Erstwhile chairman of the Independent National Electoral Commission, INEC, Prof. Attahiru Jega, yesterday blamed former military president, Ibrahim Badamosi Babangida, IBB, for adopting divide and rule tactics as well as eventual ban to destabilise the labour movement in Nigeria.
Delivering a guest lecture entitled: Labour, politics and governance in Nigeria at the 40th anniversary of the Nigeria Labour Congress, NLC, in Abuja, he singled out the administration of General Babangida for destroying the Labour movement in Nigeria.
He described the aborted transition programme midwifed by Babangida’s military junta as dubious and noted that the banning of 13 political parties by that regime in 1988/89, including the Nigeria Labour Party formed by the NLC, as a major setback for the movement.
“However, the regime banned all the parties and created the Social Democratic Party and the National Republican Convention. Between 1990 and 1998, the military rulers succeeded in clamping down on the NLC, infusing divide and rule within its ranks and destabilising it, because it had grown in influence, in alliance with the academic staff and students’ unions and other pro-democracy and civil society organisations; mounting effective opposition to the military regime from the mid-1980s to the mid-1990s.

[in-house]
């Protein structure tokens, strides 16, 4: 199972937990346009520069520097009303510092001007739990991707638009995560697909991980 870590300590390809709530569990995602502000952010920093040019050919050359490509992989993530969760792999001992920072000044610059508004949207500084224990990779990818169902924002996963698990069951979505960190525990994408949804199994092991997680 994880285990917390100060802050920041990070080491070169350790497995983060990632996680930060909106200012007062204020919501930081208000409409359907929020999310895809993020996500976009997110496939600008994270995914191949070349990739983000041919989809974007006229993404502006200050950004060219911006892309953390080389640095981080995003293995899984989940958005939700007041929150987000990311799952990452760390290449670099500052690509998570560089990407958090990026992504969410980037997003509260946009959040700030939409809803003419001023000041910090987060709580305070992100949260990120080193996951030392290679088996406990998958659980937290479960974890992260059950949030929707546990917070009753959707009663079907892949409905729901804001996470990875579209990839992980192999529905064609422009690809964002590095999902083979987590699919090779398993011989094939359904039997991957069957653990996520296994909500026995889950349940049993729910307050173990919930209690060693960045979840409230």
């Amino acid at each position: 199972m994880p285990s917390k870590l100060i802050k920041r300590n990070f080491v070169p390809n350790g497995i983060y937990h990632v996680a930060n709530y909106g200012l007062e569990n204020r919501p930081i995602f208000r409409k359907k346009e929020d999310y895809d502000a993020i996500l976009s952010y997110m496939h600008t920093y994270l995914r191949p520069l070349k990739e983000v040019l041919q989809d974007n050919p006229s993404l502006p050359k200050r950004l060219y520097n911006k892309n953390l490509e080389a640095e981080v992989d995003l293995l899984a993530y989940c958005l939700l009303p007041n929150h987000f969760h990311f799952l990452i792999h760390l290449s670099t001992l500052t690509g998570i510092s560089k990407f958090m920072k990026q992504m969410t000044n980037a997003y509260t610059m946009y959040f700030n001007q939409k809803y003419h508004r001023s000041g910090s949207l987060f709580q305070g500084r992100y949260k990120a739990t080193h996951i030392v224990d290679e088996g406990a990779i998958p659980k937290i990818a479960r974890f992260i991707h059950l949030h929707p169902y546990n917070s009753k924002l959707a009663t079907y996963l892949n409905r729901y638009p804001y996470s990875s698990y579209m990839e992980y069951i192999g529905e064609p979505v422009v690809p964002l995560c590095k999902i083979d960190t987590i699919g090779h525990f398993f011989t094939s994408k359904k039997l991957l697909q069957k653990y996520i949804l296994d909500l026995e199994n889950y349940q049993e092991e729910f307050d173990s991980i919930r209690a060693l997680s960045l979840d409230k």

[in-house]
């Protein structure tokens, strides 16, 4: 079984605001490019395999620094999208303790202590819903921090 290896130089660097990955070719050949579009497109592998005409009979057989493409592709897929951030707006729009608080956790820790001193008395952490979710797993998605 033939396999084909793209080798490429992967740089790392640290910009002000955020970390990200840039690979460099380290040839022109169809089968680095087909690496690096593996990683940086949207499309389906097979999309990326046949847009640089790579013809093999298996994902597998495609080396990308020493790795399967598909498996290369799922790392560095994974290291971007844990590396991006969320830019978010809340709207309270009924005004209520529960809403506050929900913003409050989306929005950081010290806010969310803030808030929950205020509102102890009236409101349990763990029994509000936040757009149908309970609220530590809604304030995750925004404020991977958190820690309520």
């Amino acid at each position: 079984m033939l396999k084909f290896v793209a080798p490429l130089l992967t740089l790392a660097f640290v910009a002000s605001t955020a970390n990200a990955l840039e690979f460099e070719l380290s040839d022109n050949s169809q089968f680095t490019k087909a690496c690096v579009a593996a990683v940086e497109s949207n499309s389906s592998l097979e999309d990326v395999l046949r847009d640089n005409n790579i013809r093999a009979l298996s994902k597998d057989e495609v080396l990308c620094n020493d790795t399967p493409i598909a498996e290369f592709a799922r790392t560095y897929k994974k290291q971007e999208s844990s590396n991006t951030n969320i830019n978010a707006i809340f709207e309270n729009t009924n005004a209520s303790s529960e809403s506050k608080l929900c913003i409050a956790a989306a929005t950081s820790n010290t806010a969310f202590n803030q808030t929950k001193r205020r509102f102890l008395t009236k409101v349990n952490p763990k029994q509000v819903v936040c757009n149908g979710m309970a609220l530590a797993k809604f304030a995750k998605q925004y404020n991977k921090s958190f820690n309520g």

“Indeed, the NLC was banned between 1994 and 1998, and its offices occupied by an administrator appointed by the military, through which the complete destabilisation of the labour movement was achieved and from which it took many years to begin to recover,” he said.
On why the Labour Party formed by the movement in 2000-2004 has not fared well, the former INEC boss stated that only political parties with broad popular appeal could win elections in the country.
He explained that it was difficult for a single, modular political platform that appeal to a dispersed, small segment of the voting population to capture political power in a country like Nigeria.
“The chances of victory are better with a political platform that has a broad popular appeal, that is not politically or even economically sectional; and that is, above all, with concrete potential benefits for overwhelming majority of citizens,” Jega said.